we are trying to create here is an education that exemplifies what St.
Augustine called "the unity of heart and mind." One aspect is that a
Villanova education should be more than the acquisition of technical
skills and content, but should also be grounded in values and
community. The service and liturgical work of campus ministry, the
leadership and community skills emphasized by student life, are as much
a part of this mission as are the classes in ethics and theology that
are required of all of our students. One of the changes that our
students will see, then, is an even greater emphasis on the values of
our Catholic and Augustinian heritage. I would also expect to see many
more courses that have a service learning element, as well as a much
greater emphasis on internationalization both in our academic classes
and in our service programs.

F@N. But what about in the classroom itself, will there be changes
there as well?

JRJ. One of the best kept secrets at Villanova is the creation of the
Villanova Institute for Teaching and Learning (VITAL), now in its third
year of operation. While most students have never heard of this
organization, it has had a tremendous influence on our faculty. VITAL
is the center where faculty can turn to help them revitalize their
approach to learning. The emphasis of VITAL and its new director, Dr.
Carol Weiss, is primarily on what might be called "active learning."
Increasingly we are seeing the professor not so much as the "sage on the
stage, but the guide on the side." As we all know from our own lives,
just sitting in a lecture is only a part of learning. The real growth
in understanding and skill comes from doing, from actively constructing
knowledge. The new technologies have created enormous resources for
active learning, and VITAL -- with the support of our Center for
Instructional Technology -- is our way of helping our faculty take
advantage of the new possibilities. VITAL provides small grants for
faculty who want to develop a new approach, provides workshops with both
our own faculty and outside experts to explore new classroom strategies,
and also provides confidential observation and feedback to a faculty
member who may feel that a particular class just isn't going as well as
it might be. VITAL also publishes a wonderful newsletter, where each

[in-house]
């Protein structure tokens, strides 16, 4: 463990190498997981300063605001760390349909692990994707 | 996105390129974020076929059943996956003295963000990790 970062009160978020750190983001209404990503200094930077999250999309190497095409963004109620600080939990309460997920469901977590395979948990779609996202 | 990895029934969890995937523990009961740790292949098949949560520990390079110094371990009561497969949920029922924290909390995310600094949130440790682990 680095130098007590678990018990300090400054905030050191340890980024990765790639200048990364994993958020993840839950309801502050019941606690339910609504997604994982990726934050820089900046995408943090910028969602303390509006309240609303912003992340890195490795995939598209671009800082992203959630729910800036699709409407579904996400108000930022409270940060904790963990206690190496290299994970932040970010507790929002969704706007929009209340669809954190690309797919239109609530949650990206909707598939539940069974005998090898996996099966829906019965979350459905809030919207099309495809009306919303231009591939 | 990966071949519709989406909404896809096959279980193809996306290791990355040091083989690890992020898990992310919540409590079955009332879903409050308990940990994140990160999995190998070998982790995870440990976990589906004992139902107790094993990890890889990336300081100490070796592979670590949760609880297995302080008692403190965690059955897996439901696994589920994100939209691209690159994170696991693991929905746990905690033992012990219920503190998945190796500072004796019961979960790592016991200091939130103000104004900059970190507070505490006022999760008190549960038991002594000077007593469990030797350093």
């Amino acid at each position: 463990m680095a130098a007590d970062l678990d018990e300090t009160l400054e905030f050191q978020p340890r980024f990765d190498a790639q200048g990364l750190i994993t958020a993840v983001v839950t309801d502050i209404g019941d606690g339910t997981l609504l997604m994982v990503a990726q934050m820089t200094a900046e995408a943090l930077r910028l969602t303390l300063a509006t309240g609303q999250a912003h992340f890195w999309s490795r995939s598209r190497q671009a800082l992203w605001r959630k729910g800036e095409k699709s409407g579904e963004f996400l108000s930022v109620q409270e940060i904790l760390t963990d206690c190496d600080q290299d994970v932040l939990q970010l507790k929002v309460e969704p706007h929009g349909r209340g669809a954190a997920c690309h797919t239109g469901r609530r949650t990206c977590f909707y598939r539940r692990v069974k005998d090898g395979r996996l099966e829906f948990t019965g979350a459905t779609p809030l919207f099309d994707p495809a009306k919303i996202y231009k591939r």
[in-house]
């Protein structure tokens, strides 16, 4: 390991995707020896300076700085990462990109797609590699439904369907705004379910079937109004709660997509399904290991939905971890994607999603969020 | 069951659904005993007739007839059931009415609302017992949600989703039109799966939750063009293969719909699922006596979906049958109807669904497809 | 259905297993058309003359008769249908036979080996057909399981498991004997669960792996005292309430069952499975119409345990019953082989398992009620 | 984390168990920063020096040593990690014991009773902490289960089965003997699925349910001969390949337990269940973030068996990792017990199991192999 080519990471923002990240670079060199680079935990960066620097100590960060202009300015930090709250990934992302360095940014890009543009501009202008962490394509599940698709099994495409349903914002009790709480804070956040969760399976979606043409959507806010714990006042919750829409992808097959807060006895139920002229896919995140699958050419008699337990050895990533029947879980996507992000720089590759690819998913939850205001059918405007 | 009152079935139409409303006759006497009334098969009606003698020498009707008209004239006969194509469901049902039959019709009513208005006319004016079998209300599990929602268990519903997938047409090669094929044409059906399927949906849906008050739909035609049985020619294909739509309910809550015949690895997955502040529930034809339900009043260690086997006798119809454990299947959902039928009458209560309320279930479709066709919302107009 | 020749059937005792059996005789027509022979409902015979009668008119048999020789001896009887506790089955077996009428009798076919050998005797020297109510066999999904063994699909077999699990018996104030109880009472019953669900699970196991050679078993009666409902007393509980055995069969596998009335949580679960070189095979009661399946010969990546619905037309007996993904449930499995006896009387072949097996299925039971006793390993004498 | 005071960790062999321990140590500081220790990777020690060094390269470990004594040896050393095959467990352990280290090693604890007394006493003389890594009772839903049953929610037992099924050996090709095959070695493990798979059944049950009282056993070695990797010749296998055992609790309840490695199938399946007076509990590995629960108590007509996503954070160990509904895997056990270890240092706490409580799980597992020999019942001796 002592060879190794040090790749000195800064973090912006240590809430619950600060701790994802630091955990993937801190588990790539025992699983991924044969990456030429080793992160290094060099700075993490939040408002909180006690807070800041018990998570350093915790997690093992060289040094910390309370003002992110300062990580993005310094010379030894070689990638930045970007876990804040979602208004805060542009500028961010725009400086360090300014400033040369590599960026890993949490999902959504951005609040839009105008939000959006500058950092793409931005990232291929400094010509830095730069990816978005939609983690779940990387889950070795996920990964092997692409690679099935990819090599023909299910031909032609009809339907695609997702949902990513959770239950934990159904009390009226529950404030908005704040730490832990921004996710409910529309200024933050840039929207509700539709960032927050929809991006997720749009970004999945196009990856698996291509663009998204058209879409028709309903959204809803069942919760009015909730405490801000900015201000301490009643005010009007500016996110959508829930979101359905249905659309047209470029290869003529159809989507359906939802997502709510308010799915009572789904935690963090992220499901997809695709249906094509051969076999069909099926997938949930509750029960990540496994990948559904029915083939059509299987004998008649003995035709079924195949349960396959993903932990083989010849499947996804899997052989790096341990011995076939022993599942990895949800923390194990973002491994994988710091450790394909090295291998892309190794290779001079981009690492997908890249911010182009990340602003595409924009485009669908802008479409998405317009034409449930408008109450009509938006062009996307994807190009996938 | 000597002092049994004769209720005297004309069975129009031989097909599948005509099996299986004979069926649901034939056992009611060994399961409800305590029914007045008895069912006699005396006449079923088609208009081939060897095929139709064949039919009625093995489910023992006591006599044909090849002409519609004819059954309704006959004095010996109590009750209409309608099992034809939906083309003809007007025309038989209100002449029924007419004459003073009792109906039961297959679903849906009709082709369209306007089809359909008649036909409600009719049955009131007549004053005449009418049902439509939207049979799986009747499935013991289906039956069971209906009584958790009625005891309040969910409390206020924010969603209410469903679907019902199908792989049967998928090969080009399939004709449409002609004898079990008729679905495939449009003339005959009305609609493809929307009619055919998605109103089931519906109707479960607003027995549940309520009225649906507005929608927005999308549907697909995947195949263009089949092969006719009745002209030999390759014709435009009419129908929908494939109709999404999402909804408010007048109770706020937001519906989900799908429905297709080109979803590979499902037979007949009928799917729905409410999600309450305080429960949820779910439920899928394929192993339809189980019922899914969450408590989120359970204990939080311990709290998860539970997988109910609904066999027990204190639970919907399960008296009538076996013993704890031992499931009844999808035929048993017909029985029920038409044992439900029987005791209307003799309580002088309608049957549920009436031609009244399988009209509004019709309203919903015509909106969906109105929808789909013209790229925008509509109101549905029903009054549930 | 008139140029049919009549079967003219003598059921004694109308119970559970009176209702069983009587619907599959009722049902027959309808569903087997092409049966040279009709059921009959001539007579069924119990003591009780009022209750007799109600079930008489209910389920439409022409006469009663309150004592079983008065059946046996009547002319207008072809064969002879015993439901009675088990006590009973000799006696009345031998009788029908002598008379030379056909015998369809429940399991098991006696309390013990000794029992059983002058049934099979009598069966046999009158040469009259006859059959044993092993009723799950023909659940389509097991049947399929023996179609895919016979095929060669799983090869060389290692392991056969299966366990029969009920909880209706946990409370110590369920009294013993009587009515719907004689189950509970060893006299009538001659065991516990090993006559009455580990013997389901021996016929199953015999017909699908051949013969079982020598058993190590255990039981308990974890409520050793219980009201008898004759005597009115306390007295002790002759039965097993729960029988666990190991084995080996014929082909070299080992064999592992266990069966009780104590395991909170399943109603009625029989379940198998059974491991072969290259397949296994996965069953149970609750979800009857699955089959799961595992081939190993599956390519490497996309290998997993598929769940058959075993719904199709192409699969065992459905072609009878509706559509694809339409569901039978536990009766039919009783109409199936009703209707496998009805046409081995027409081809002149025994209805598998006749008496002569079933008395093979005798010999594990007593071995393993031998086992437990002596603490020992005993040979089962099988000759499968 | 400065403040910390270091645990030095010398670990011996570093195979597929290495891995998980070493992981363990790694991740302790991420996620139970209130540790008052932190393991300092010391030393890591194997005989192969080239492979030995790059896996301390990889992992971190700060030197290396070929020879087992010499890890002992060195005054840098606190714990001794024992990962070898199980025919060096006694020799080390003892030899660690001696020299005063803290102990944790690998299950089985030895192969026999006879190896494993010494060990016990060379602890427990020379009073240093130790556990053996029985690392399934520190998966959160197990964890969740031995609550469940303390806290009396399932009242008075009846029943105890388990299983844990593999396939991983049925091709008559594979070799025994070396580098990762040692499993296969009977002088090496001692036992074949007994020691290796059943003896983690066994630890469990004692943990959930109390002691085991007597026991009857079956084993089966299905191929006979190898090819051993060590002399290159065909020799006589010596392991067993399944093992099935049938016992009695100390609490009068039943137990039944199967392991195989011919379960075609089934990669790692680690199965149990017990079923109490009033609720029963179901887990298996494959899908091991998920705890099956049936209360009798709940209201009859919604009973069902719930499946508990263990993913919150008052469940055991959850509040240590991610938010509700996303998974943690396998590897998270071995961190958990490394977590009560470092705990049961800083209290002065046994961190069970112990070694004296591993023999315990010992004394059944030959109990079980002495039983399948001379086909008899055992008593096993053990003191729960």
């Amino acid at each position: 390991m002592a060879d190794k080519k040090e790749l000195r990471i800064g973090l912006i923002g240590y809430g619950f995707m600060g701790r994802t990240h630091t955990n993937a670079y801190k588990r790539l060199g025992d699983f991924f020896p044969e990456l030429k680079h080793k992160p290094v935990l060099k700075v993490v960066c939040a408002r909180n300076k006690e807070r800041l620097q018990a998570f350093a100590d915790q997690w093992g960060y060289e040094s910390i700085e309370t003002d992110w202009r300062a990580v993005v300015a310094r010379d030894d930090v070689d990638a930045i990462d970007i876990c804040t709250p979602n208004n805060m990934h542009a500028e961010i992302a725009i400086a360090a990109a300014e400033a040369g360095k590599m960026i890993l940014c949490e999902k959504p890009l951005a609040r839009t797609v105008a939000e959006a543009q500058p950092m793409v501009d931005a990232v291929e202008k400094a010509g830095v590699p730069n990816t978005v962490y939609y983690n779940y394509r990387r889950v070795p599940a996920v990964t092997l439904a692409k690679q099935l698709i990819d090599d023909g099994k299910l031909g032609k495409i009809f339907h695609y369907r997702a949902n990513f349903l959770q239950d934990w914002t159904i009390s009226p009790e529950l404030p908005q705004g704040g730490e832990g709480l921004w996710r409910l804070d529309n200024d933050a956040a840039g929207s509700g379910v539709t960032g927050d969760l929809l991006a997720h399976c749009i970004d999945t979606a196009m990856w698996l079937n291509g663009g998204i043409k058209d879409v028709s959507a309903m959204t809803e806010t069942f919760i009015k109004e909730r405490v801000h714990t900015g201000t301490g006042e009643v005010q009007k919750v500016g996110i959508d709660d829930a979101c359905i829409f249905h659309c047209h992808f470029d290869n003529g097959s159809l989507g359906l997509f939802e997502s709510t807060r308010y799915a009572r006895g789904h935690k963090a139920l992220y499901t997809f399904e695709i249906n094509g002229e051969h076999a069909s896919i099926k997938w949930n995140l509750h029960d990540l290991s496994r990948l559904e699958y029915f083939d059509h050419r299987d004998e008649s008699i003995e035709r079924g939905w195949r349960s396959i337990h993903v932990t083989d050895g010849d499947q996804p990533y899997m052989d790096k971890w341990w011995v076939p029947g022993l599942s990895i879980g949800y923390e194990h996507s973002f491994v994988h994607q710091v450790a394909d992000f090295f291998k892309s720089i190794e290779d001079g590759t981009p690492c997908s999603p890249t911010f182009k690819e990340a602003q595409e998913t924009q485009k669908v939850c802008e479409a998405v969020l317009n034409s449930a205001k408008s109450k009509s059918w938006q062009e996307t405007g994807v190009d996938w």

issue focuses on a teaching or learning issue. Our students are already
seeing the impact of VITAL on their academic lives already, and I think
the ripple effect is just beginning. We find, in other words, that the
new generation of students responds, more than any other group we have
seen, to the idea of learning by doing. We will be increasingly be
adapting our strategies to harness that energy.

F@N. What about outside of the classroom?

JRJ. Students are always learning, whether they are in the classroom or
not. Increasingly, our challenge is to make their entire experience
here an intense and positive learning experience. Over a third of the
class of 2004 is involved in one of our learning communities, such as
the Villanova Experience, Visions of Freedom, or the programs in
Moriarity or O'Dwyer. Your subscribers have already heard about our
efforts to support students in the writing center, the math center, and
in their library work. We also anticipate a major growth in the number
of students who are studying abroad. Currently about 10% of our
students participate in international study, we hope to double that
figure in the next four years.

F@N. What advice do you have for parents?

JRJ. The first thing I would say is "Hold on to your hats." The pace of
change in higher education is dramatic, and I can't even imagine some of
the things that this class will be doing in the next three years. The
second thing I would ask is for parents to challenge their students
continually. The attitude we are always fighting against is the student
who says, "My goal is to get the highest grade for the least work." The
most important thing we can teach our students is to be life-long
learners, who understand the graduation from college is only the
beginning of education. This kind of learning has nothing to do with
jumping through educational hoops, but has everything to do with
self-motivation. Parents should ask, "What did you learn and how did
you change?" rather than "What grade did you get?" Finally parents need
to discover new ways to support their students as they confront the
inevitable educational setbacks that a student encounters. I think the
first rule is to try to have your son or daughter address the problem
directly. College students often need support in assertiveness in
having the confidence to ask a professor, an adviser, a chair, or a dean
for help. Not surprisingly, our students, especially as freshmen or
sophomores, are sometimes a little bit shy about asking for help.
Usually, at Villanova, a student who asks around will eventually get
whatever he or she needs. My own view is that it is a bad idea for the
parent to become involved directly until the student has made every
effort to solve the problem. Part of gorwing up is learning to address
problems head on, in a responsible fashion. That, it seems to me, is
every bit as important as getting a good grade in a class. Students
learn these skills by experience. If a problem is serious enough for a
parent to get involved, the parent should typically call the office of
the college dean (for an academic problem) or the Dean of Students for a
Student Life issue. My suggestion would be for parents NOT to call
faculty members directly. Because of legal restrictions, faculty
members are not permitted to discuss an individual student's work unless
appropriate permission has been granted, and usually the faculty member
does not know whether the permission has been obtained. Just to
conclude, it seems like just yesterday that I addressed so many of the
parents of the class of 2004 at New Student Orientation, and before any
of realizes how quickly the time has flown by I'll be seeing many of the
same faces at graduation. Thanks so much for sending us your students.
They are a great group and they are really enriching our lives.